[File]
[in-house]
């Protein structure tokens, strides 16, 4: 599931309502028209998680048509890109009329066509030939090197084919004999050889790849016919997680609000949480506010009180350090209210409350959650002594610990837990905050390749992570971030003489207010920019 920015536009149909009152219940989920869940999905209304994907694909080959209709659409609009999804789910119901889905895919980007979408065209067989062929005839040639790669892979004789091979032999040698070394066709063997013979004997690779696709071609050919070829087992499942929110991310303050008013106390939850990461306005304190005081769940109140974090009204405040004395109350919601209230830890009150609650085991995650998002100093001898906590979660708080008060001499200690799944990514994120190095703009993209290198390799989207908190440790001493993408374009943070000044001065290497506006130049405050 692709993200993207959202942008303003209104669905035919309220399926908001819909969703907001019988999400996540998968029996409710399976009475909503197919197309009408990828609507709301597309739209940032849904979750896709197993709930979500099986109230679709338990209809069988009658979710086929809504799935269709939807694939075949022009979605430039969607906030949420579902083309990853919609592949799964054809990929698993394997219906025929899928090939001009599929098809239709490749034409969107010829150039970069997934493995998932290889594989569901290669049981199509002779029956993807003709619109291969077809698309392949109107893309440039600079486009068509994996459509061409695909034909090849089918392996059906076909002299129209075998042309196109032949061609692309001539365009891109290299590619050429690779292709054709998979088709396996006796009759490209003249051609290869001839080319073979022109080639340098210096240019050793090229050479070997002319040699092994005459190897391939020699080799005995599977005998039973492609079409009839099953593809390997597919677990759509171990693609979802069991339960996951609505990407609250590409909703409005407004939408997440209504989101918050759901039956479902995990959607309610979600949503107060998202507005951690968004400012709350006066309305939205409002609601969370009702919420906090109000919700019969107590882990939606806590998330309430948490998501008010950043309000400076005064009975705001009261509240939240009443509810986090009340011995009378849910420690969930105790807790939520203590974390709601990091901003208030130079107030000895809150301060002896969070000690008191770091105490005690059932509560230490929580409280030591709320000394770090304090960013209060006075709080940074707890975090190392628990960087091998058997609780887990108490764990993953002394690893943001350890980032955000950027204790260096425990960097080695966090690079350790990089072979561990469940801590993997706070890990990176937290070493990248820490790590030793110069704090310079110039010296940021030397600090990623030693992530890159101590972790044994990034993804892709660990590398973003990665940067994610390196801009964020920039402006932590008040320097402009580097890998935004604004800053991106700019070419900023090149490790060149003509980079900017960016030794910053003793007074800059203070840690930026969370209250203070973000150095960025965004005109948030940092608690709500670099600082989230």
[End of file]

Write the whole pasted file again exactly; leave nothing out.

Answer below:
[in-house]
């Protein structure tokens, strides 16, 4: 599931309502028209998680048509890109009329066509030939090197084919004999050889790849016919997680609000949480506010009180350090209210409350959650002594610990837990905050390749992570971030003489207010920019 920015536009149909009152219940989920869940999905209304994907694909080959209709659409609009999804789910119901889905895919980007979408065209067989062929005839040639790669892979004789091979032999040698070394066709063997013979004997690779696709071609050919070829087992499942929110991310303050008013106390939850990461306005304190005081769940109140974090009204405040004395109350919601209230830890009150609650085991995650998002100093001898906590979660708080008060001499200690799944990514994120190095703009993209290198390799989207908190440790001493993408374009943070000044001065290497506006130049405050 692709993200993207959202942008303003209104669905035919309220399926908001819909969703907001019988999400996540998968029996409710399976009475909503197919197309009408990828609507709301597309739209940032849904979750896709197993709930979500099986109230679709338990209809069988009658979710086929809504799935269709939807694939075949022009979605430039969607906030949420579902083309990853919609592949799964054809990929698993394997219906025929899928090939001009599929098809239709490749034409969107010829150039970069997934493995998932290889594989569901290669049981199509002779029956993807003709619109291969077809698309392949109107893309440039600079486009068509994996459509061409695909034909090849089918392996059906076909002299129209075998042309196109032949061609692309001539365009891109290299590619050429690779292709054709998979088709396996006796009759490209003249051609290869001839080319073979022109080639340098210096240019050793090229050479070997002319040699092994005459190897391939020699080799005995599977005998039973492609079409009839099953593809390997597919677990759509171990693609979802069991339960996951609505990407609250590409909703409005407004939408997440209504989101918050759901039956479902995990959607309610979600949503107060998202507005951690968004400012709350006066309305939205409002609601969370009702919420906090109000919700019969107590882990939606806590998330309430948490998501008010950043309000400076005064009975705001009261509240939240009443509810986090009340011995009378849910420690969930105790807790939520203590974390709601990091901003208030130079107030000895809150301060002896969070000690008191770091105490005690059932509560230490929580409280030591709320000394770090304090960013209060006075709080940074707890975090190392628990960087091998058997609780887990108490764990993953002394690893943001350890980032955000950027204790260096425990960097080695966090690079350790990089072979561990469940801590993997706070890990990176937290070493990248820490790590030793110069704090310079110039010296940021030397600090990623030693992530890159101590972790044994990034993804892709660990590398973003990665940067994610390196801009964020920039402006932590008040320097402009580097890998935004604004800053991106700019070419900023090149490790060149003509980079900017960016030794910053003793007074800059203070840690930026969370209250203070973000150095960025965004005109948030940092608690709500670099600082989230």